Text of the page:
The next time your daughter brings home a new boyfriend, be sure to ask his middle name

I get a lot of interesting letters in the mail. (To those of you who send me things, I apologize that I so rarely respond. If you want to hear from me, your odds are better — but still not great — on email.)

I got a package recently, however, that really stood out. It came from a Texas woman named M.R. Stewart, who is a proud mother, as well as being grandmother to four pit bulls.

Ms. Stewart has an unusual hobby: clipping newspaper articles of a particular ilk. She sent me copies of her most recent finds. All of these clippings were from her local newspaper, from February 2006 to the present. The articles had two things in common: (1) all of them were stories reporting on crimes, and (2) the perpetrator’s middle name was “Wayne.”

I have to say I was stunned by the number of examples she sent me; in order to protect the potentially innocent, I will obscure their last names:

Eric Wayne XXXXXX — sex charges
Nathan Wayne XXXXXX — kidnapping and beating, homicide
Ronald Wayne XXXXXX — triple homicide
David Wayne XXXXXX — 10 years for practicing nursing without a license
Larry Wayne XXXXXX — homicide
Paul Wayne XXXXXX — Theft
Michael Wayne XXXXXX — theft
Jeremy Wayne XXXXXX — homicide
Garry Wayne XXXXXX — knowingly having unprotected sex when HIV positive
Bruce Wayne XXXXXX — homicide
Joshua Wayne XXXXXX — assault of officer
Billy Wayne XXXXXX — homicide
Billy Wayne XXXXXX — assault
Billy Wayne XXXXXX — attempted murder and robbery
Kenneth Wayne XXXXXX — sex assault
Jerry Wayne XXXXXX — attempted homicide
Tony Wayne XXXXXX — aggravated assault of grandmother in front of her grandchildren, robbery
Larry Wayne XXXXXX — home invasion
Richard Wayne XXXXXX — police standoff
Charles Wayne XXXXXX — homicide

Maybe you could assemble a list this impressive for some other middle name, but I doubt it. Of course, these folks are following the path set for them by the notorious Chicago serial killer John Wayne Gacy, Jr.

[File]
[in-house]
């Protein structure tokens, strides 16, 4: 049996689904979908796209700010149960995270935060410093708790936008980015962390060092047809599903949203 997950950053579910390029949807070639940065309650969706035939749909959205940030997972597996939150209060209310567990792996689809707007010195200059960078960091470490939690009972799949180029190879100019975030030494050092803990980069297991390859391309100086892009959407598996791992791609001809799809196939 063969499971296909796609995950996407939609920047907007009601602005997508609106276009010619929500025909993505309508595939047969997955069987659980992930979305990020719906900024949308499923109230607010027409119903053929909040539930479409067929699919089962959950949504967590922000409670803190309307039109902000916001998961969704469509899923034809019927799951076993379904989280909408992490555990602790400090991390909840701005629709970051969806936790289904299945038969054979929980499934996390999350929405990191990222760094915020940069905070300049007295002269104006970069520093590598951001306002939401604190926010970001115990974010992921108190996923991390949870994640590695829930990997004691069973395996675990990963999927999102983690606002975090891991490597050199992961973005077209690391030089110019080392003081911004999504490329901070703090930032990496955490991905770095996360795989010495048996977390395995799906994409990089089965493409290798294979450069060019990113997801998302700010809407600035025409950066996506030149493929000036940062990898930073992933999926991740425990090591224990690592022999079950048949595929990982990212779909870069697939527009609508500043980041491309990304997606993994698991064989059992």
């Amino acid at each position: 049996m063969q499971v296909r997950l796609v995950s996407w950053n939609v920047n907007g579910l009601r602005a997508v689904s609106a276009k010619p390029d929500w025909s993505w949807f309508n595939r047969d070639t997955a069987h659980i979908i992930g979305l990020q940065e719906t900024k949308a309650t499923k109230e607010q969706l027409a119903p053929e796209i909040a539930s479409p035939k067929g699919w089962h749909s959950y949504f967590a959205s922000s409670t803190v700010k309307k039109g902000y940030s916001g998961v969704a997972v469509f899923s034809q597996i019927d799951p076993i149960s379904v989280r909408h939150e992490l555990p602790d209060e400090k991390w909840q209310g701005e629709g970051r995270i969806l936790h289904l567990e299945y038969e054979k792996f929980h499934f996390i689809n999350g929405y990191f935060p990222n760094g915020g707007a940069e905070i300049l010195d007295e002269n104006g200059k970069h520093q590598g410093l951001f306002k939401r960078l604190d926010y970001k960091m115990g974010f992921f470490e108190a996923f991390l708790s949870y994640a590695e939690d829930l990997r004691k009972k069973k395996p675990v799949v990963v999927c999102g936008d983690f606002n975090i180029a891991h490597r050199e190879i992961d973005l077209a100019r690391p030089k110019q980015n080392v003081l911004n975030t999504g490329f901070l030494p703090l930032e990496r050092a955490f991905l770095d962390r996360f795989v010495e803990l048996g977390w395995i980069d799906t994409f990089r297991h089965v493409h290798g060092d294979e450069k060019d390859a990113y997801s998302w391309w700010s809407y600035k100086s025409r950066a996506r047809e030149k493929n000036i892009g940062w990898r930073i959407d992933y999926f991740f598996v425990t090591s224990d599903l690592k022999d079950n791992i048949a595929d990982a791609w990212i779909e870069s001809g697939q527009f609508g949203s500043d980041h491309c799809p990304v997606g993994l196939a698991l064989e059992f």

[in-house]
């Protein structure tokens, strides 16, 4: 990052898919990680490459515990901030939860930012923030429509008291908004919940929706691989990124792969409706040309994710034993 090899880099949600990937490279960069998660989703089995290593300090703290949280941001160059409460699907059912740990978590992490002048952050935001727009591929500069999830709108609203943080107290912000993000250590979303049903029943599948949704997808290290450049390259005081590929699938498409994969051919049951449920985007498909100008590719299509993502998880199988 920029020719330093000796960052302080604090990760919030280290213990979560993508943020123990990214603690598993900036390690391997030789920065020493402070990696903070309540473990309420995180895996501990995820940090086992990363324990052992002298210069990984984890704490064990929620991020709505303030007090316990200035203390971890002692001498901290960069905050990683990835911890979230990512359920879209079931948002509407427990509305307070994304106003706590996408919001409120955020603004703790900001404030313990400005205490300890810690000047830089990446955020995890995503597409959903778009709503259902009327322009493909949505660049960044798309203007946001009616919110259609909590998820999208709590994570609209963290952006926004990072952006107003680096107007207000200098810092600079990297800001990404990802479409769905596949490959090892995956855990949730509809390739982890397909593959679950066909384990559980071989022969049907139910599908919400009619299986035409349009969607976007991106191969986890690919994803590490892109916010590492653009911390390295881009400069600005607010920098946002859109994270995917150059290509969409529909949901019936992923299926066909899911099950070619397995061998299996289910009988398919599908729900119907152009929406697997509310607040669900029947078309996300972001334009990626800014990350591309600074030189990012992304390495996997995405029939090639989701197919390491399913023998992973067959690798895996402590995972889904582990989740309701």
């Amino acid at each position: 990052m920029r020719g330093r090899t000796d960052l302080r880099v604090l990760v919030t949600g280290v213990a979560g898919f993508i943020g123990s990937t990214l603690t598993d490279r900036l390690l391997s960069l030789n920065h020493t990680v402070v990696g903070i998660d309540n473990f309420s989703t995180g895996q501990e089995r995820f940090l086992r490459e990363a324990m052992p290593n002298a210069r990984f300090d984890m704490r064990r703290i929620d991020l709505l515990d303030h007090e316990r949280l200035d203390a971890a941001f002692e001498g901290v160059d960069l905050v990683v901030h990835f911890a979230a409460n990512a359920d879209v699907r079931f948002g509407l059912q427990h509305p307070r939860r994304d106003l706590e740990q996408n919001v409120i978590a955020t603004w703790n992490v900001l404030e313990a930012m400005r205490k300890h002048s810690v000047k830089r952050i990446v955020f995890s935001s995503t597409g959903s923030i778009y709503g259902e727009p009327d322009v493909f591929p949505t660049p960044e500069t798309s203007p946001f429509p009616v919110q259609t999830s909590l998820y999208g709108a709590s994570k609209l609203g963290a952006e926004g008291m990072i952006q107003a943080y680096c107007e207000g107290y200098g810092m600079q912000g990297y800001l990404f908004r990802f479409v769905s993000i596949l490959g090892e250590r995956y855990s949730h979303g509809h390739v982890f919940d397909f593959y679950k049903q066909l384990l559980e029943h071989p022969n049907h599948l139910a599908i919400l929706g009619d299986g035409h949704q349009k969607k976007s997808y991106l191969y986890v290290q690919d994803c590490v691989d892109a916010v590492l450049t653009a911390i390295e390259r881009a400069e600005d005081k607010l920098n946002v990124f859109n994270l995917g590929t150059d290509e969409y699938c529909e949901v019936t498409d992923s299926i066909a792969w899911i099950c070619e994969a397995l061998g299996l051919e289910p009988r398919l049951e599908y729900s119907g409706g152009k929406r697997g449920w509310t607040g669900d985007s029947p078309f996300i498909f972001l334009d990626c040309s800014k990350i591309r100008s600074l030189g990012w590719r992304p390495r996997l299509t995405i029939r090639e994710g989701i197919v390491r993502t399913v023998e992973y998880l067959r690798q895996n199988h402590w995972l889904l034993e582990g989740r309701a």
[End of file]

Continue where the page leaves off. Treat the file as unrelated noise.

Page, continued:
(She also collects clippings with middle names that rhyme with Wayne…she sent me 4 DeWaynes, 4 Duanes, and 2 Dwaynes.)

After going through the package, I pulled my two oldest daughters aside (they are six) and told them they were not allowed to ever have a boyfriend with the middle name “Wayne.” Olivia, who is obsessed with a boy named Thomas in her class, is going to check on his middle name tomorrow.


kr8tr

Funny. I had a bright young guy working for me who went my "wayne" (his middle name) because he was tired of the "This is my brother Derryl, and this is my other brother Derryl" jokes. Perhaps he'll like Dwayne better now.

Interesting stuff - dig deeper :)

Rob

jake

Wait... did you seriously just write down the name of the kid your daughter has a crush on?

You are in so much trouble.

- Jake

3612

Steer the daughters clear of Fort Wayne Indiana (a middle name on maps) which has only lonely skyscapers and John Chapman's (aka Johnny Appleseed) burial place to recomend it.

ambrose

You missed another famous one -- John Wayne Bobbitt. His wife is more famous but he's no saint.

http://en.wikipedia.org/wiki/Lorena_Bobbitt

I theorise that any boy called "John Wayne" by his father has grown up with some rather old-fashioned notions of what masculinity means, and perhaps some rather onerous expectations placed on him.

3613

Well said, Pilgrim.

mjs

Oh! The guy who does News of the Weird has been fascinated by this (apparent) phenomenon as well; here's his list.

onlineoddities

I think I have provided this link on this blog before but it's more relevant than ever.

http://www.newsoftheweird.com/wayne.html

Lots and lots of murderous Waynes.

BRK

Uh, Chuck Shepherd's "News of the Weird" started cataloging "the middle name" years ago. Check http://www.newsoftheweird.com/wayne.html for the definitive list.

Alex Tolley

I am somewhat surprized that you don't want to check that this result is really significant. It may well be that the middle name "Wayne" may be very common in the Dallas area. I would like to see an analysis of all criminal middle names and test this using a Fisher test against a directory of residents in the Dallas area. This would provide context to test the sample of clippings against the population to determine its possible significance. Another interesting test, one that was alluded to in the book, is the socio-economic status of boys with Wayne as a name - as this may show a bias too.